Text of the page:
The Philosophy of Wealth: Economic Principles Newly Formulated

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Ginn & Company, 1907 - 235 psl.

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39 psl. - Destroyed. — When we speak of capital as permanent, we mean that using does not destroy it as it destroys the tissues of which it is composed. Fires, earthquakes, and business disasters put parts of it out of existence and affect the volume of the fund as a whole; but production itself leaves it intact. It is this very production which destroys capital goods and makes it necessary to replace them. CHAPTER III THE MEASURE OF CONSUMERS' WEALTH IN all stages of social development the economic motives...
257 psl. - Hitherto it is questionable if all the mechanical inventions yet made have lightened the day's toil of any human being. They have enabled a greater population to live the same life of drudgery and imprisonment, and an increased number of manufacturers and others to make fortunes.
195 psl. - The more important facts concerning rent have reference to the original form of it, namely, a product in kind. Whatever constitutes a part of the supply of anything affects the price of it. The surplus afforded by good looms is an element in the supply of cloth, and that afforded by good land is an element in the supply of wheat. They make these two supplies larger than they would otherwise be, and of course they are of cardinal importance in determining price. The rent of anything is an element...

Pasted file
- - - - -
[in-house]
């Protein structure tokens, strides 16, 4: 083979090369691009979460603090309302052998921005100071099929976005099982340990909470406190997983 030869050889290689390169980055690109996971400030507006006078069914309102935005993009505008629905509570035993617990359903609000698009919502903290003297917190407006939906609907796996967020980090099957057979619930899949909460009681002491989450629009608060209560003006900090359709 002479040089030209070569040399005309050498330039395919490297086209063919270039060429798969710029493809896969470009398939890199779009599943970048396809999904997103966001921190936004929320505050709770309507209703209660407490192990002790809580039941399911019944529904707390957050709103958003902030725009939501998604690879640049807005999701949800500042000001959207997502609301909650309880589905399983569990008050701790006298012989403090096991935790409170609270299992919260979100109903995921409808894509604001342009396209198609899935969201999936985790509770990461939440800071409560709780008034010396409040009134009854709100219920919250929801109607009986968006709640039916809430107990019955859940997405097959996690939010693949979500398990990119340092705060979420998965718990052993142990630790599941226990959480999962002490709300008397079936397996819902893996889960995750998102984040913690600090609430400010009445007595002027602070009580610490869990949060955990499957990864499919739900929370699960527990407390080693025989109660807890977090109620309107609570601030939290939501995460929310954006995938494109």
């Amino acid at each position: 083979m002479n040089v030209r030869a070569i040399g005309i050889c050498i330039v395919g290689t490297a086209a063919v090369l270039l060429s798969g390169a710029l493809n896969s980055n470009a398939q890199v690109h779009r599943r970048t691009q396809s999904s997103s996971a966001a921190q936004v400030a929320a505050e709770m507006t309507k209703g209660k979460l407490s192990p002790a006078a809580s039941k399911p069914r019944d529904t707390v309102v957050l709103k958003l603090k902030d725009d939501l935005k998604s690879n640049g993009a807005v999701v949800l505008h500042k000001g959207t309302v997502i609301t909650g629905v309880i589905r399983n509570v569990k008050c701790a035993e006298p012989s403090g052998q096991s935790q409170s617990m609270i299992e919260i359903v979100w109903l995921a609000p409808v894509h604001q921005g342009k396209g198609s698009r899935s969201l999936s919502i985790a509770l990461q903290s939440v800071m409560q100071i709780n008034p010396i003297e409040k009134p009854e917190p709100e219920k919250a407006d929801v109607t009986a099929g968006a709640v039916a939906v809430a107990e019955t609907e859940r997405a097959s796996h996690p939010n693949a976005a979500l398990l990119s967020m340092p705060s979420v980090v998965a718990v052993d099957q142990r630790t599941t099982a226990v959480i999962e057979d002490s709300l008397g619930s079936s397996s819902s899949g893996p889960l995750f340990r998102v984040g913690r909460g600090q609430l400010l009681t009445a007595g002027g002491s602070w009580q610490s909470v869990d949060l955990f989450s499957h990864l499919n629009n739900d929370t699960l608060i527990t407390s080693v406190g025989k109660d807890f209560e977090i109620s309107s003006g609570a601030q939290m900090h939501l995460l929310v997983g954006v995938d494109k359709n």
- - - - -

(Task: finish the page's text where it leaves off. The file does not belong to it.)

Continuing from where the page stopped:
360 psl. - Professor JB Clark was still writing: 'If the patented article is something which society without a patent system would not have secured at all - the inventor's monopoly hurts nobody. . . . His gains consist in something which no one loses, even while he enjoys them.
257 psl. - At its introduction an economical device often forces some men to seek new occupations, but it never reduces the general demand for labor. As progress closes one field of employment, it opens others, and it has come about that after a century and a quarter of brilliant invention and of rapid and general substitution of...
307 psl. - The machine itself is often a hopeless specialist. It can do one minute thing and that only, and when a new and better device appears for doing that one thing, the machine has to go, and not to some new employment, but to the junk heap. There is thus taking place a considerable waste of capital in consequence of mechanical and other progress.

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